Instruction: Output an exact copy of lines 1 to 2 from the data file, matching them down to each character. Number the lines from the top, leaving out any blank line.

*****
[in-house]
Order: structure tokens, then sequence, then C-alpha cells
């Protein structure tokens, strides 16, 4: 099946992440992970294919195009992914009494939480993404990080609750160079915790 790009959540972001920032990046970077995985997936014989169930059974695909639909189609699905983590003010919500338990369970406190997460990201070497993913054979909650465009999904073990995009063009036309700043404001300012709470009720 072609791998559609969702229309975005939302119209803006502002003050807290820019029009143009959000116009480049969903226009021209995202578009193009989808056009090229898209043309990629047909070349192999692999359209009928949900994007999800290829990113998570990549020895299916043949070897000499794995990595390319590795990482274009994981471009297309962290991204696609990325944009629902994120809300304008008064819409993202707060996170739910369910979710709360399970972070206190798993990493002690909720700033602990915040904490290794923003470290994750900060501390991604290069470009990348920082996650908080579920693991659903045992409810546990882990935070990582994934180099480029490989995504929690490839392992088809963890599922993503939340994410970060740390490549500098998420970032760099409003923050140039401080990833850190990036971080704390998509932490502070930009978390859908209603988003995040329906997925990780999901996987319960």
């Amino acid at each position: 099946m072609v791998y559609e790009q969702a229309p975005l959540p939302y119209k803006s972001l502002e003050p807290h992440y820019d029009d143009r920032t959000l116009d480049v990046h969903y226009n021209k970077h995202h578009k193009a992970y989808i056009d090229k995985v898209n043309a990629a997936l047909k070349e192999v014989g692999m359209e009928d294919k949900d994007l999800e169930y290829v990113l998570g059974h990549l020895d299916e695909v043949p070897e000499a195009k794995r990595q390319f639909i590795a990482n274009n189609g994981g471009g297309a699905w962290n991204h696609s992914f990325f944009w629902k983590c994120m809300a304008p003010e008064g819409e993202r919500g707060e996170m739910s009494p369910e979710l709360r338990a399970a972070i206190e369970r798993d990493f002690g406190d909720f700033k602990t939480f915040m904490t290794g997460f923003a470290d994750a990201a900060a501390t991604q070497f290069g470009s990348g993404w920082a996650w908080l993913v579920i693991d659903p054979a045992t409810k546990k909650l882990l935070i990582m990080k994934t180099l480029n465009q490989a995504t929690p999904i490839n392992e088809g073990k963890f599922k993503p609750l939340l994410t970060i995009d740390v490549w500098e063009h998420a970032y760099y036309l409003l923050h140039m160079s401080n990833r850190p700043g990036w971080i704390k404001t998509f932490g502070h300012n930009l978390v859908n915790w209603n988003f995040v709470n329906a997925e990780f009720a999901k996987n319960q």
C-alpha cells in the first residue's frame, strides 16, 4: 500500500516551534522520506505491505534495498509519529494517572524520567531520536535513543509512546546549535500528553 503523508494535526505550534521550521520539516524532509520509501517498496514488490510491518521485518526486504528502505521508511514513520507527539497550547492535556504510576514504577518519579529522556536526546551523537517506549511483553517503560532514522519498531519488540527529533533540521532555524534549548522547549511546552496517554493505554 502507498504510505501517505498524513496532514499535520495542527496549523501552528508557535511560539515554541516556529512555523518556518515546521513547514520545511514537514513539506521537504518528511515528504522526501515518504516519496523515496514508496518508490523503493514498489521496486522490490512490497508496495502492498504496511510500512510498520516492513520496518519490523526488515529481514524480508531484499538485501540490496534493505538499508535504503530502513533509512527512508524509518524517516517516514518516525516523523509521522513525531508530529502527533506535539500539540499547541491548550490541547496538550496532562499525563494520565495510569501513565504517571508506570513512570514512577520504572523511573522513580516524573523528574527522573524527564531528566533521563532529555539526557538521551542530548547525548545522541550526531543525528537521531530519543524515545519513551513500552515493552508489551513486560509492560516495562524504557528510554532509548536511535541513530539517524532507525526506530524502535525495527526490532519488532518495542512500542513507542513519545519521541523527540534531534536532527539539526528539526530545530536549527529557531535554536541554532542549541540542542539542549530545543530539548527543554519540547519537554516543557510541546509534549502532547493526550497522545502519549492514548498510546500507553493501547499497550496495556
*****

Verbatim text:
[in-house]
Order: structure tokens, then sequence, then C-alpha cells